Rafa Esparza: ‘staring at the sun’ breaks the MASS MoCA mold

Mae Burris-Wells

Artist Rafa Esparza adds detail to one of the portraits exhibited in staring at the sun. Esparza works with adobe instead of canvas. Photo courtesy of Mass MoCA.

Curatorial designs in museums are streamlined, prompting visitors to approach new exhibits with a certain expectation of the presentation they will experience. So, even when the artworks themselves are unknown, museum-goers know that the system of presentation will be familiar. Paragraphs with contextual information and, often, a justification of the curator’s vision lead people through the gallery on placards in 10-point font. The walls are painted, the floors are polished, the art itself – aloof and precious – has a radius of unapproachability that a guard will inevitably have to rebuke a child for violating.

Rafa Esparza’s exhibition staring at the sun, which opened at MASS MoCA on Saturday, busts open this model for viewing art. The paintings that hang on the walls are not on gold-framed canvases but on blocks of adobe (a building material meaning “mudbrickin Spanish). Not all the blocks of adobe are painted on – some are kept blank, leaving the viewer to examine a cracked, brown surface of dirt. In a wonderfully vital and evocative move, the floor is paved with adobe bricks in place of polished wood. 

“It’s such a strong signifier in terms of it being a color,” Esparza said at the exhibit’s opening on Saturday. This significance comes across in the paintings, portraits of his loved ones; the brownness of the subjects’ skin interacts seamlessly with the brownness of the adobe. It is only their clothing, or some other artistic embellishment, that feels painted on.

Indeed, in its one small gallery, the brownness of Esparza’s adobe seems to lay bare the entire art world in all of its assumed curatorial ascendancy as a sphere submerged in whiteness and in wealth. Importantly, however, Esparza has stressed that brownness is “a spectrum.” As he put it to Artforum’s Kate Green in a 2017 interview, “When I think of brownness, I think of an expansive and generative space of inclusion and amplification.” This way of seeing the brownness of Esparza’s art powerfully activates the whiteness of the walls that surround it in the exhibit, turning them from a default background into a forceful, complicated presence.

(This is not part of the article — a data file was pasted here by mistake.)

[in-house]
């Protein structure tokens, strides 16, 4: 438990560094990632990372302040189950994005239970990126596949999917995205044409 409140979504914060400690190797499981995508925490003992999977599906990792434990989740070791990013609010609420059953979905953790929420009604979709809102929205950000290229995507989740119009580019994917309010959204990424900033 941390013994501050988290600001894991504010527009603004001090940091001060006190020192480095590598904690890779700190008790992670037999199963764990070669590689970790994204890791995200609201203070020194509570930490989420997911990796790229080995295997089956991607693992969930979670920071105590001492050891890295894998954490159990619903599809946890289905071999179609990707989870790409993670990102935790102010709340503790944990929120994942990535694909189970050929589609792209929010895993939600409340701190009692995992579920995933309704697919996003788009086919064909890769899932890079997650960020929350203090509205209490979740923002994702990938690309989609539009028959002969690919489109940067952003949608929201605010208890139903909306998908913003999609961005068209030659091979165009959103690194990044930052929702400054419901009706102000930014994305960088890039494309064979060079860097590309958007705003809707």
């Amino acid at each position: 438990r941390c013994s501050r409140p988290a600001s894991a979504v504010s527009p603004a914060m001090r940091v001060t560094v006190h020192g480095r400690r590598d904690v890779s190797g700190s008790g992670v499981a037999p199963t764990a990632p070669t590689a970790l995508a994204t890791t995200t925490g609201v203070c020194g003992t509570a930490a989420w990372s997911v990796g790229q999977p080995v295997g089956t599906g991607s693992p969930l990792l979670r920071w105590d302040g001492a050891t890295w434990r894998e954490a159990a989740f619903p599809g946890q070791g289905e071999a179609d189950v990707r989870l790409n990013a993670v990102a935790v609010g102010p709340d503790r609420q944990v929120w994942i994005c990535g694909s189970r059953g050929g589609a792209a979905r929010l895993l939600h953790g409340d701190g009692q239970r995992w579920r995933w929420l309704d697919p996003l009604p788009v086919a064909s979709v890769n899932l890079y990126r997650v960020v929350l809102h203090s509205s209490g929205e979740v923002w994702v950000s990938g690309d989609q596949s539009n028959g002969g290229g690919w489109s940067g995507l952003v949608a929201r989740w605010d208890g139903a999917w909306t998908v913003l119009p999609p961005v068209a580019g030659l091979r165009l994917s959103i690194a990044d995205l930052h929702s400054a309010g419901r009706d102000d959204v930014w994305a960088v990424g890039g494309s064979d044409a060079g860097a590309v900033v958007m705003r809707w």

Esparza also highlighted the collaborative nature of much of his recent work with adobe, noting his seminal collaboration with his father, who taught him to make the bricks featured heavily in his work. The Mexican-American artist, who identifies as queer, had a difficult process coming out to his family. When Esparza asked his father to teach him the trade he had worked in Mexico, adobe-making became the way they began to reconnect and heal their relationship. “There’s a lot of learning of personal history through this work,” Esparza said.

Whereas the materials used in classical artworks tend to be a means to an expressive end, Esparza’s materials are meaningul beyond their mere appearance, the composition of his canvases as relevant to the artwork as the paintings themselves. The water in the bricks comes from the Hoosic River, the same stream that gurgles outside the exhibit’s walls, and the manure and hay come from Hancock Shaker Village, a 45-minute drive from MASS MoCA’s campus. Working with such local materials, Esparza said, lends precious “moments to meditate on what this land is.” The adobe on the walls, much of which is bare, demands to be seen as art, as does the adobe on the floor. “[I wanted to] have every step be a decision,” Esparza stressed.

In two spots on the floor of the exhibit, Esparza has stacked bricks in four directions to enclose a small patch of dirt, and growing out of one of the patches is the small, beautiful stalk of an onion plant. “We like to think of gardens and plants as conduits that connect us back to places where we’re from,” Esparza said. However, the onion was an unintentional addition to the space; it grew out of the brick entirely on its own, which Esparza thought was lovely. “[It] felt like a good omen,” he said.